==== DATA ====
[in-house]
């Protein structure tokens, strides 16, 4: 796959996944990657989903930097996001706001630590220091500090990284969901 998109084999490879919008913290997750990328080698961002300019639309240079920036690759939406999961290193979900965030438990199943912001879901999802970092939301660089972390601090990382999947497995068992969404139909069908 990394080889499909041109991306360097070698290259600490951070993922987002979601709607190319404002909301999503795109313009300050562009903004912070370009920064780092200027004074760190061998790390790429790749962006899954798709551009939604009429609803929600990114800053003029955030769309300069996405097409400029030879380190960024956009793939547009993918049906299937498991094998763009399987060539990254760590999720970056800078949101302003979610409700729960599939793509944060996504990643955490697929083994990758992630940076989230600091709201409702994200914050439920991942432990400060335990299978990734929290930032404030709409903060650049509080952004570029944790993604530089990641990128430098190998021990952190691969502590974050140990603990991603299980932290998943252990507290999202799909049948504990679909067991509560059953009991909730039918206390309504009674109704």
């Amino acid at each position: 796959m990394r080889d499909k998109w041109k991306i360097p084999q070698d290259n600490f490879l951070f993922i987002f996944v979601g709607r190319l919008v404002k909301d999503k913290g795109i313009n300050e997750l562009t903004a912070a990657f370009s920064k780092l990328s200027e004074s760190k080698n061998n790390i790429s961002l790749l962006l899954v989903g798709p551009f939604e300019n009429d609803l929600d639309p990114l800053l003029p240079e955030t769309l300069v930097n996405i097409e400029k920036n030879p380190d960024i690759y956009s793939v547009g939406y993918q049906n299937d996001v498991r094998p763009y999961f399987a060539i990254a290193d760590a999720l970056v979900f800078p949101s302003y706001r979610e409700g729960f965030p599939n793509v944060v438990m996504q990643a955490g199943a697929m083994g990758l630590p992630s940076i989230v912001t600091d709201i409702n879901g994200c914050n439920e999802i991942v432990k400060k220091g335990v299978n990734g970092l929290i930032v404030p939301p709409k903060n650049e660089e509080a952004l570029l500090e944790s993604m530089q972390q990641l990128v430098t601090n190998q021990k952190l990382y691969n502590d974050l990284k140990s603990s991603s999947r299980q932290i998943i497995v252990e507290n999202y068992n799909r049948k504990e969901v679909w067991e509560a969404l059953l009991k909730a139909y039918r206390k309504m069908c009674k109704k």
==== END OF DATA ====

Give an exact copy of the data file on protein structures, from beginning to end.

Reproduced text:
[in-house]
């Protein structure tokens, strides 16, 4: 796959996944990657989903930097996001706001630590220091500090990284969901 998109084999490879919008913290997750990328080698961002300019639309240079920036690759939406999961290193979900965030438990199943912001879901999802970092939301660089972390601090990382999947497995068992969404139909069908 990394080889499909041109991306360097070698290259600490951070993922987002979601709607190319404002909301999503795109313009300050562009903004912070370009920064780092200027004074760190061998790390790429790749962006899954798709551009939604009429609803929600990114800053003029955030769309300069996405097409400029030879380190960024956009793939547009993918049906299937498991094998763009399987060539990254760590999720970056800078949101302003979610409700729960599939793509944060996504990643955490697929083994990758992630940076989230600091709201409702994200914050439920991942432990400060335990299978990734929290930032404030709409903060650049509080952004570029944790993604530089990641990128430098190998021990952190691969502590974050140990603990991603299980932290998943252990507290999202799909049948504990679909067991509560059953009991909730039918206390309504009674109704």
């Amino acid at each position: 796959m990394r080889d499909k998109w041109k991306i360097p084999q070698d290259n600490f490879l951070f993922i987002f996944v979601g709607r190319l919008v404002k909301d999503k913290g795109i313009n300050e997750l562009t903004a912070a990657f370009s920064k780092l990328s200027e004074s760190k080698n061998n790390i790429s961002l790749l962006l899954v989903g798709p551009f939604e300019n009429d609803l929600d639309p990114l800053l003029p240079e955030t769309l300069v930097n996405i097409e400029k920036n030879p380190d960024i690759y956009s793939v547009g939406y993918q049906n299937d996001v498991r094998p763009y999961f399987a060539i990254a290193d760590a999720l970056v979900f800078p949101s302003y706001r979610e409700g729960f965030p599939n793509v944060v438990m996504q990643a955490g199943a697929m083994g990758l630590p992630s940076i989230v912001t600091d709201i409702n879901g994200c914050n439920e999802i991942v432990k400060k220091g335990v299978n990734g970092l929290i930032v404030p939301p709409k903060n650049e660089e509080a952004l570029l500090e944790s993604m530089q972390q990641l990128v430098t601090n190998q021990k952190l990382y691969n502590d974050l990284k140990s603990s991603s999947r299980q932290i998943i497995v252990e507290n999202y068992n799909r049948k504990e969901v679909w067991e509560a969404l059953l009991k909730a139909y039918r206390k309504m069908c009674k109704k």